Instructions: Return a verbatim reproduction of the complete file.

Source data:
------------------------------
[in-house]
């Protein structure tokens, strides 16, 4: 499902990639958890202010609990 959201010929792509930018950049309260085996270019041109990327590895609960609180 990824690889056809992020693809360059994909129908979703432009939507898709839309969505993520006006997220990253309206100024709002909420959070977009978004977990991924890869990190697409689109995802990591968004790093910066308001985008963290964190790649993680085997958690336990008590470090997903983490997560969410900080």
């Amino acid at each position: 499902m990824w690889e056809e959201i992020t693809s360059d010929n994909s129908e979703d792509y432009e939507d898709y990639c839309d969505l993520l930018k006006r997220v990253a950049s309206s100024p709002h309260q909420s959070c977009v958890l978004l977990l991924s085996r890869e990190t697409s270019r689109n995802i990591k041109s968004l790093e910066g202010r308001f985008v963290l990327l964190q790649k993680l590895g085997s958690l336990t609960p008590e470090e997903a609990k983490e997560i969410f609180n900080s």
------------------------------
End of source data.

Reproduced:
[in-house]
């Protein structure tokens, strides 16, 4: 499902990639958890202010609990 959201010929792509930018950049309260085996270019041109990327590895609960609180 990824690889056809992020693809360059994909129908979703432009939507898709839309969505993520006006997220990253309206100024709002909420959070977009978004977990991924890869990190697409689109995802990591968004790093910066308001985008963290964190790649993680085997958690336990008590470090997903983490997560969410900080």
């Amino acid at each position: 499902m990824w690889e056809e959201i992020t693809s360059d010929n994909s129908e979703d792509y432009e939507d898709y990639c839309d969505l993520l930018k006006r997220v990253a950049s309206s100024p709002h309260q909420s959070c977009v958890l978004l977990l991924s085996r890869e990190t697409s270019r689109n995802i990591k041109s968004l790093e910066g202010r308001f985008v963290l990327l964190q790649k993680l590895g085997s958690l336990t609960p008590e470090e997903a609990k983490e997560i969410f609180n900080s």